Things suffered a little after this. The crowds started pouring in. While Sree, Santhosh and the other volunteers did a great job at the registration desk, a queue did form. People hadn’t taken printouts, they opted for size L and took size XL etc. Some people wanted to register on the spot and started bargaining on the price. The lack of civil sense was… characteristic. However, the queue cleared by around 1100 and things went on.
Wifi was a problem that was reported over and over again. Lack of IP addresses, lack of signal strength and numerous other problems prevented people from using it effectively. This was uncool and we need to figure out a way to do this properly next year. Anand C. had a wireless router which he brought from his house which we set up to help. It did help but wasn’t enough.
Another problem was that one of our halls (the “hitech hall”) was away from the other two halls which were easily accessible. We didn’t stick up maps and the signs were not sufficient. People were wandering around without direction and support at this hall was less than satisfactory. This led to delays and other problems because of which a lot of speakers whose talks were scheduled in this hall suffered. We need to take care of this kind of situation next year. The volunteers Anil had arranged couldn’t all make it since they had placement tests to write and so we were short of people at the venue to help with directions etc.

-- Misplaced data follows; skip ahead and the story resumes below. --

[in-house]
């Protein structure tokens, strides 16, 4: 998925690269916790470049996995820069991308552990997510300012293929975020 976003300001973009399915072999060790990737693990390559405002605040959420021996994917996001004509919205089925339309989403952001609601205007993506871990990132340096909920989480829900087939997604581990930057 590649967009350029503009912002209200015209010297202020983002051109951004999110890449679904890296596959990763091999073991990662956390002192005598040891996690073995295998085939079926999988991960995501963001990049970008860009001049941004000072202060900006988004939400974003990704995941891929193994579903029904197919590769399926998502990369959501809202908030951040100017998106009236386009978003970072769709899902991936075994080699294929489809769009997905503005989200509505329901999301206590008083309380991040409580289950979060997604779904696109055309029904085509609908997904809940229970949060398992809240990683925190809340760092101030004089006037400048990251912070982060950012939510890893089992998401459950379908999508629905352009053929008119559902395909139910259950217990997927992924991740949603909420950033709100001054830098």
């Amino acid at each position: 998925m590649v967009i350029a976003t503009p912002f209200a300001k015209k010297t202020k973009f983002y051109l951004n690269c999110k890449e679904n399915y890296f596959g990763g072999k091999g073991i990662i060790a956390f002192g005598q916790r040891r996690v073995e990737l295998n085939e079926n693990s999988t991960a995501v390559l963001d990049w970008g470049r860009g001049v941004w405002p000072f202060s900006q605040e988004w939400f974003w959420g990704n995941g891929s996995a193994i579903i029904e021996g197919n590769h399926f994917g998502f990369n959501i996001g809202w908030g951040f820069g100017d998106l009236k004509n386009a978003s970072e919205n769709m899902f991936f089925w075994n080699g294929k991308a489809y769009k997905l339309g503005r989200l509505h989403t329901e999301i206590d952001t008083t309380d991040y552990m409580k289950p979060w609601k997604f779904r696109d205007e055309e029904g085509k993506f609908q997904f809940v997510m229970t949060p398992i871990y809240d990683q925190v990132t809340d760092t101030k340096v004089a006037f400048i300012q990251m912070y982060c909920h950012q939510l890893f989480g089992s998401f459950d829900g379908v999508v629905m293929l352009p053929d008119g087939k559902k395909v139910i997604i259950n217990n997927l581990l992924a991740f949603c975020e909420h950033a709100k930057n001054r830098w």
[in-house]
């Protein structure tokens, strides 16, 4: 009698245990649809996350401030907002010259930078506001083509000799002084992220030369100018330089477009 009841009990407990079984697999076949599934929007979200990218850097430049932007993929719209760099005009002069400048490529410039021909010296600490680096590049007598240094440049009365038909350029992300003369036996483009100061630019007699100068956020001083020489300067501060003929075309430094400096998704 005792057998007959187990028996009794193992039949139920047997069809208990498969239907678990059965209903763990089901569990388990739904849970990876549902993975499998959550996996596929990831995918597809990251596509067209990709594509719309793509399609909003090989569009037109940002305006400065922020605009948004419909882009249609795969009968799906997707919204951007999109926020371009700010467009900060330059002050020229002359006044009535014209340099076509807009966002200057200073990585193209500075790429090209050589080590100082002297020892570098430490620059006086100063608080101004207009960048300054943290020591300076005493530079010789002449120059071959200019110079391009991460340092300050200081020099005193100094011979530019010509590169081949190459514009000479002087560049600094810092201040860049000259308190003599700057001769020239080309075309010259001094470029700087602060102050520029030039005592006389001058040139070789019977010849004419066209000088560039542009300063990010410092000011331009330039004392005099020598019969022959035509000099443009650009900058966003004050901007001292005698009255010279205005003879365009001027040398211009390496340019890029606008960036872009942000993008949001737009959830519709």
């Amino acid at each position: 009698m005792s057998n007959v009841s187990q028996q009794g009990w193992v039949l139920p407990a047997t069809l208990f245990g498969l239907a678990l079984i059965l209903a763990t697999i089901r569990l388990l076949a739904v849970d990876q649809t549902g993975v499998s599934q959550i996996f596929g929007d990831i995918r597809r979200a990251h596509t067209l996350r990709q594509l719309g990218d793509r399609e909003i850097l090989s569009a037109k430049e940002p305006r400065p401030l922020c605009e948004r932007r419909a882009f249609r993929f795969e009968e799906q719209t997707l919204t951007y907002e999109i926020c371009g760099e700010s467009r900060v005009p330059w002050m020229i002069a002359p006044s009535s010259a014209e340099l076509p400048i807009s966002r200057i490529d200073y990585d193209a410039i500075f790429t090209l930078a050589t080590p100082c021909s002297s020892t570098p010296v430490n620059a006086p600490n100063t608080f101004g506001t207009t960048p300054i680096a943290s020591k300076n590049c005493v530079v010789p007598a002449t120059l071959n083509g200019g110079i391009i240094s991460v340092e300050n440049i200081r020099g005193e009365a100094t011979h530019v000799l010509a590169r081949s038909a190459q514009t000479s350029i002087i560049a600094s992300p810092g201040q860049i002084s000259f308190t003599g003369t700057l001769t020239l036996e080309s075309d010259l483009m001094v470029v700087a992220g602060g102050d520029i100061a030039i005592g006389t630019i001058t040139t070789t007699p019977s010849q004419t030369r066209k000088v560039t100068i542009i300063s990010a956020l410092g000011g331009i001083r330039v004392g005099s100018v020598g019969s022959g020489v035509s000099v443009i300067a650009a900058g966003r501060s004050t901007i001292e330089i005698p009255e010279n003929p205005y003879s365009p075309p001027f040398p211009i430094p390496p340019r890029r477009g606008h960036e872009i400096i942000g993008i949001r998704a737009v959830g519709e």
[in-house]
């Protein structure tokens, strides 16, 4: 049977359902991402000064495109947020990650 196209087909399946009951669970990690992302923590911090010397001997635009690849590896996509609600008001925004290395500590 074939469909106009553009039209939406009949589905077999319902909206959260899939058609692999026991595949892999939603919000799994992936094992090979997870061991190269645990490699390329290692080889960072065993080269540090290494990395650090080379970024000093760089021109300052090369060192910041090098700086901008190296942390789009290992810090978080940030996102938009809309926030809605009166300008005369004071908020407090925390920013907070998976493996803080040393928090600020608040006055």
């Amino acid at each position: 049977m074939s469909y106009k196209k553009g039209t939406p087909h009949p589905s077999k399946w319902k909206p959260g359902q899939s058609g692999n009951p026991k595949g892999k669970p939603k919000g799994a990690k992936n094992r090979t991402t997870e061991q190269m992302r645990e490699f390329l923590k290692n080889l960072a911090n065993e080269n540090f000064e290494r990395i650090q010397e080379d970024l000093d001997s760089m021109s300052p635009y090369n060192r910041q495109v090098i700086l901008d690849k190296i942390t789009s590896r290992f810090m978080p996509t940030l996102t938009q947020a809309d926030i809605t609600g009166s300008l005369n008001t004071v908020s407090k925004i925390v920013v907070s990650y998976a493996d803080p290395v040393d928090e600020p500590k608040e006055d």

The caterers messed up with the lunch setup. I don’t like the idea of barking at volunteers since they’re doing the work they are out of their own good will but if we’re paying for something, I expect some amount of professionalism. I was relaxing when Anand told me about the lunch delay. There wasn’t much to be done but they got the tables set up 30 minutes late and the queues grew long and uncomfortable. However, there was still enough time and the afternoon talks didn’t get delayed.